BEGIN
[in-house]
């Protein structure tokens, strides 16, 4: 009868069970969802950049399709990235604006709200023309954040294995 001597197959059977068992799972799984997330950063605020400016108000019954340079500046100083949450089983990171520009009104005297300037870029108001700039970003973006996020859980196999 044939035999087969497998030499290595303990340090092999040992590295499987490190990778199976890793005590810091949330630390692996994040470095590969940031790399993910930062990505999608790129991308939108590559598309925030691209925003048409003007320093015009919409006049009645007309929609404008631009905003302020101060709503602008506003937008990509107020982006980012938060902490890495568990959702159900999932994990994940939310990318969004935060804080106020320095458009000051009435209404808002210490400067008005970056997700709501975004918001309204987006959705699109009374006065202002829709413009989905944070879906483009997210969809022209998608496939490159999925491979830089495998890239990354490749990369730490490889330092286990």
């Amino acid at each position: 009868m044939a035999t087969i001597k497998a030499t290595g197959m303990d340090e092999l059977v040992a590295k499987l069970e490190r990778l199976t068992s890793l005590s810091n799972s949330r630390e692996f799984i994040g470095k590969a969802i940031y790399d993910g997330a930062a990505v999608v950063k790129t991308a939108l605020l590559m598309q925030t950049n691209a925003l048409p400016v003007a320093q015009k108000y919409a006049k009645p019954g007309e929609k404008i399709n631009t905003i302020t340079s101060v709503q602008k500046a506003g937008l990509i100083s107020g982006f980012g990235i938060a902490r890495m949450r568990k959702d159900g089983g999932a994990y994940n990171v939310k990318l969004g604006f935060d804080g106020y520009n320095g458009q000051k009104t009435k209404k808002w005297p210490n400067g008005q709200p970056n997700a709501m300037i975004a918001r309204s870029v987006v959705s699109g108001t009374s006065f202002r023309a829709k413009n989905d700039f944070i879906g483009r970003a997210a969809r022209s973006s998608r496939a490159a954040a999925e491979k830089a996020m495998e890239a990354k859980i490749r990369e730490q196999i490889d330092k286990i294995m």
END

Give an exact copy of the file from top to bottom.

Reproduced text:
[in-house]
């Protein structure tokens, strides 16, 4: 009868069970969802950049399709990235604006709200023309954040294995 001597197959059977068992799972799984997330950063605020400016108000019954340079500046100083949450089983990171520009009104005297300037870029108001700039970003973006996020859980196999 044939035999087969497998030499290595303990340090092999040992590295499987490190990778199976890793005590810091949330630390692996994040470095590969940031790399993910930062990505999608790129991308939108590559598309925030691209925003048409003007320093015009919409006049009645007309929609404008631009905003302020101060709503602008506003937008990509107020982006980012938060902490890495568990959702159900999932994990994940939310990318969004935060804080106020320095458009000051009435209404808002210490400067008005970056997700709501975004918001309204987006959705699109009374006065202002829709413009989905944070879906483009997210969809022209998608496939490159999925491979830089495998890239990354490749990369730490490889330092286990």
């Amino acid at each position: 009868m044939a035999t087969i001597k497998a030499t290595g197959m303990d340090e092999l059977v040992a590295k499987l069970e490190r990778l199976t068992s890793l005590s810091n799972s949330r630390e692996f799984i994040g470095k590969a969802i940031y790399d993910g997330a930062a990505v999608v950063k790129t991308a939108l605020l590559m598309q925030t950049n691209a925003l048409p400016v003007a320093q015009k108000y919409a006049k009645p019954g007309e929609k404008i399709n631009t905003i302020t340079s101060v709503q602008k500046a506003g937008l990509i100083s107020g982006f980012g990235i938060a902490r890495m949450r568990k959702d159900g089983g999932a994990y994940n990171v939310k990318l969004g604006f935060d804080g106020y520009n320095g458009q000051k009104t009435k209404k808002w005297p210490n400067g008005q709200p970056n997700a709501m300037i975004a918001r309204s870029v987006v959705s699109g108001t009374s006065f202002r023309a829709k413009n989905d700039f944070i879906g483009r970003a997210a969809r022209s973006s998608r496939a490159a954040a999925e491979k830089a996020m495998e890239a990354k859980i490749r990369e730490q196999i490889d330092k286990i294995m």